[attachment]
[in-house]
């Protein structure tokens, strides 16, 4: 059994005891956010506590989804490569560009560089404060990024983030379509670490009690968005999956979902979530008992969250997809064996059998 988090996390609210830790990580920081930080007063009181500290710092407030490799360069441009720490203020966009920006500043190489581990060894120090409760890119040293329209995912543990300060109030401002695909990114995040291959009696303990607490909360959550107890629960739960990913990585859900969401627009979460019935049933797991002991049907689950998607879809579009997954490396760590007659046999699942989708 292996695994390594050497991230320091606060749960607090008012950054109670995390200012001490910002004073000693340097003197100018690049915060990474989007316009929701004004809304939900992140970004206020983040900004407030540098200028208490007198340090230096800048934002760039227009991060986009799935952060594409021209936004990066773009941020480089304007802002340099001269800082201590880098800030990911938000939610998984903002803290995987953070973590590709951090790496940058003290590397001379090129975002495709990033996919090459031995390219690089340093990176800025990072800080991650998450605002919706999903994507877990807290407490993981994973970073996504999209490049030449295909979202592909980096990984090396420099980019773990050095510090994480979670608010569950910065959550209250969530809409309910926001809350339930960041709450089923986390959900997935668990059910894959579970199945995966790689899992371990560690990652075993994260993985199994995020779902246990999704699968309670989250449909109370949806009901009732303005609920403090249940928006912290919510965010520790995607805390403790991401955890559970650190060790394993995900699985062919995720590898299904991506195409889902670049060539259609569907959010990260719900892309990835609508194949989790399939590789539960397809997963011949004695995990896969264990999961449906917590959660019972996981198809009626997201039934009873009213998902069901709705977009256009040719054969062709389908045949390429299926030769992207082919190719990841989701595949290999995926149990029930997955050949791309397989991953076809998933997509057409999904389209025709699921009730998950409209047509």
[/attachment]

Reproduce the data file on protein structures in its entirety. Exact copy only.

[in-house]
């Protein structure tokens, strides 16, 4: 059994005891956010506590989804490569560009560089404060990024983030379509670490009690968005999956979902979530008992969250997809064996059998 988090996390609210830790990580920081930080007063009181500290710092407030490799360069441009720490203020966009920006500043190489581990060894120090409760890119040293329209995912543990300060109030401002695909990114995040291959009696303990607490909360959550107890629960739960990913990585859900969401627009979460019935049933797991002991049907689950998607879809579009997954490396760590007659046999699942989708 292996695994390594050497991230320091606060749960607090008012950054109670995390200012001490910002004073000693340097003197100018690049915060990474989007316009929701004004809304939900992140970004206020983040900004407030540098200028208490007198340090230096800048934002760039227009991060986009799935952060594409021209936004990066773009941020480089304007802002340099001269800082201590880098800030990911938000939610998984903002803290995987953070973590590709951090790496940058003290590397001379090129975002495709990033996919090459031995390219690089340093990176800025990072800080991650998450605002919706999903994507877990807290407490993981994973970073996504999209490049030449295909979202592909980096990984090396420099980019773990050095510090994480979670608010569950910065959550209250969530809409309910926001809350339930960041709450089923986390959900997935668990059910894959579970199945995966790689899992371990560690990652075993994260993985199994995020779902246990999704699968309670989250449909109370949806009901009732303005609920403090249940928006912290919510965010520790995607805390403790991401955890559970650190060790394993995900699985062919995720590898299904991506195409889902670049060539259609569907959010990260719900892309990835609508194949989790399939590789539960397809997963011949004695995990896969264990999961449906917590959660019972996981198809009626997201039934009873009213998902069901709705977009256009040719054969062709389908045949390429299926030769992207082919190719990841989701595949290999995926149990029930997955050949791309397989991953076809998933997509057409999904389209025709699921009730998950409209047509």